I suppose this question could apply to any virtualization technology, but I am trying to understand some of the details specific to Microsoft Hyper-V Server and how virtual CPU resources are scheduled across physical CPU resources.
It appears that Hyper-V Server schedules virtual CPUs from every VM in a round-robin fashion across all available physical CPU resources using time slicing. By default all VMs are scheduled equally, but a VM's CPU priorities and thresholds can be adjusted to effectively change how frequently they are scheduled.
There are some missing details here that I cannot seem to find anywhere online. This is more for just personal curiosity, but it might affect how I balance VMs across physical hosts in the future.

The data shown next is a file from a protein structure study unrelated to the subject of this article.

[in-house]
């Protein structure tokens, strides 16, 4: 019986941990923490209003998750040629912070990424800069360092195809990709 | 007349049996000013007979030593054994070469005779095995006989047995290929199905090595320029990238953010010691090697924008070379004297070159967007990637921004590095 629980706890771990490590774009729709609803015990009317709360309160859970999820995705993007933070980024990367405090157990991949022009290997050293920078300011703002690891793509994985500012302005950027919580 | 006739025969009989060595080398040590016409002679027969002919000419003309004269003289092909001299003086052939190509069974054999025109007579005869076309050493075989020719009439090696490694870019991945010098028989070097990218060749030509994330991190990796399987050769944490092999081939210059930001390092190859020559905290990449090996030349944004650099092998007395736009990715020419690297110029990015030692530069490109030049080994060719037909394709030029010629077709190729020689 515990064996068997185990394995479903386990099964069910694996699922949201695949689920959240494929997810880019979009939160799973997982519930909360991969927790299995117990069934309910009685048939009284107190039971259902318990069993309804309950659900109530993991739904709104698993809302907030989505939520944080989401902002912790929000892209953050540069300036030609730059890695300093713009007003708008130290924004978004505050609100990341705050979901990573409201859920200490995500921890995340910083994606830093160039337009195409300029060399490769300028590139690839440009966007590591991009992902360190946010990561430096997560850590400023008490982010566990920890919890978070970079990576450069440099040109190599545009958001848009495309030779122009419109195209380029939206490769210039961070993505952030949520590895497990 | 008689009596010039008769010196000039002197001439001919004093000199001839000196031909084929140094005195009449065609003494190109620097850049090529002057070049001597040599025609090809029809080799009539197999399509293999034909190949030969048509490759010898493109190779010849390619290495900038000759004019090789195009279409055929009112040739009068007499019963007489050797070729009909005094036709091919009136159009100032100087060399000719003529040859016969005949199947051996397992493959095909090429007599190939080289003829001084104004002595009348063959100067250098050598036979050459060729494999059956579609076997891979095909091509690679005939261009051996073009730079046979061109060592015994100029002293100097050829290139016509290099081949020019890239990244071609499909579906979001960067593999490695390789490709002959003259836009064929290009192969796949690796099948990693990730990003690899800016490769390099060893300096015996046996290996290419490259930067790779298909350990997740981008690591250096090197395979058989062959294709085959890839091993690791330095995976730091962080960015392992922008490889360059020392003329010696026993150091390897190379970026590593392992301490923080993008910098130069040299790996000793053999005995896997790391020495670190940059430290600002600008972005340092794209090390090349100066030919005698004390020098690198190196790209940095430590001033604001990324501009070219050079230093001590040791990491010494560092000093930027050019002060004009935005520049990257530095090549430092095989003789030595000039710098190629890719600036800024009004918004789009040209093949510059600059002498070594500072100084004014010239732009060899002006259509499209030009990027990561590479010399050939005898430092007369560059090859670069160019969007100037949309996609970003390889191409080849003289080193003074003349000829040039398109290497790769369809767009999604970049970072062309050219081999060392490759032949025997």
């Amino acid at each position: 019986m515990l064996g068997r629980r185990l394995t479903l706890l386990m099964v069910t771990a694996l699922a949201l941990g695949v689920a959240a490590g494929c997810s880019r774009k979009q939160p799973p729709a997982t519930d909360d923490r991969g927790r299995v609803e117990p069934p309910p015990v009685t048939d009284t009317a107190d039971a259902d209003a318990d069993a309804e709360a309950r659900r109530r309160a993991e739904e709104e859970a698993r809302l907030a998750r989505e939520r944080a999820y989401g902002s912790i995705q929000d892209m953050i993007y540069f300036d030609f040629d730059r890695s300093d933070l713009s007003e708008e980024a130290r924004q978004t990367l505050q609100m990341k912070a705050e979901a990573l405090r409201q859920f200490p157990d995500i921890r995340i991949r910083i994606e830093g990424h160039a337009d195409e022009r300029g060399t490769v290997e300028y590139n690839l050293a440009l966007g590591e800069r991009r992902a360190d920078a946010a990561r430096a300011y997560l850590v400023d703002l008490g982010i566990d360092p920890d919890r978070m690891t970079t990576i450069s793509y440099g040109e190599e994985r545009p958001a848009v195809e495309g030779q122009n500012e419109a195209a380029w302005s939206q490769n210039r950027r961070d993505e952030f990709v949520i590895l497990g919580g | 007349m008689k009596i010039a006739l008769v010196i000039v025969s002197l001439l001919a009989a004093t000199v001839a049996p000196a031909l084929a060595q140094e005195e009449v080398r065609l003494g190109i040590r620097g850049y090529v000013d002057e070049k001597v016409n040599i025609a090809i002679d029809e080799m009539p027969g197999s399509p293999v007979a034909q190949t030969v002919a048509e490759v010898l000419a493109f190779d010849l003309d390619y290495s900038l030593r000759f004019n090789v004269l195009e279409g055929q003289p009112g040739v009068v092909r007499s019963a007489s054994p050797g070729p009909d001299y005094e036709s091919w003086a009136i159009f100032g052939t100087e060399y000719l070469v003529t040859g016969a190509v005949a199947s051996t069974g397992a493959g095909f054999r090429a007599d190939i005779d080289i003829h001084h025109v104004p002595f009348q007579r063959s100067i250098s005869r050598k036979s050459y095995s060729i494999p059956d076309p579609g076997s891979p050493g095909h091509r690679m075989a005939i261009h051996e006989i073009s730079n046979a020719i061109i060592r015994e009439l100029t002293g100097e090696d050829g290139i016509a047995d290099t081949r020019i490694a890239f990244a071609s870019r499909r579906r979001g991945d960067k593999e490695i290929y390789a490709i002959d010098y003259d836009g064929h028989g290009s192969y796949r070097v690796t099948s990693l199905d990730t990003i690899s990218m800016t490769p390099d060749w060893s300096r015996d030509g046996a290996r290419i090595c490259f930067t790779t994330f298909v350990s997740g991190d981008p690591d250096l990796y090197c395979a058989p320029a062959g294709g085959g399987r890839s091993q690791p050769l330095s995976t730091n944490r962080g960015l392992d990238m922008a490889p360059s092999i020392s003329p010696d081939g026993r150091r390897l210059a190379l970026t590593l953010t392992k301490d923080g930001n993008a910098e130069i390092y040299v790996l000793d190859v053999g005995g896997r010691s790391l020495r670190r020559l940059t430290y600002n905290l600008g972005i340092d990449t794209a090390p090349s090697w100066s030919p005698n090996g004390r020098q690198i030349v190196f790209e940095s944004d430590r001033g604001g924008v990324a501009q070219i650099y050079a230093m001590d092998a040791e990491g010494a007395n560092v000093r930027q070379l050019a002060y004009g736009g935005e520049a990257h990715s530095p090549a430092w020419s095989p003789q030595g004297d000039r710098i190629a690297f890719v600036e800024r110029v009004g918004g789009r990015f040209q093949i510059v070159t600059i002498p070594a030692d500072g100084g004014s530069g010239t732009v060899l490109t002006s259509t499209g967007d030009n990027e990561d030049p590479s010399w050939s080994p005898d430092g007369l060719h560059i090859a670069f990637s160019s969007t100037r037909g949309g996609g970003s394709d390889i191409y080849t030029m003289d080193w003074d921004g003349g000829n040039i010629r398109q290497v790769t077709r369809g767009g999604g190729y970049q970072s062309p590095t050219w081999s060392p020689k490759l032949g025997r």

(1) Does the CPU load on a VM change its effective priority as compared to idle VMs? Suppose I have two VMs, each with one virtual CPU, contending for a single physical core. If VM 1 has a high CPU load and VM 2 is idle, of the N slices available in a given time period for the single resource, do both VMs receive ~N/2 slices? It seems like it would be better that VM 1 receives closer to N slices.
(2) Does Hyper-V automatically maintain any kind of physical CPU affinity? Suppose I have a single VM, two physical processors and non-uniform memory access (where each physical processor has its own local memory which is faster to access). Does Hyper-V schedule the VM's virtual CPU(s) across both physical processors? It seems like if the VM's allocated memory fit entirely in one memory location, then it would be optimal to schedule the VM on that physical CPU instead of across both CPUs.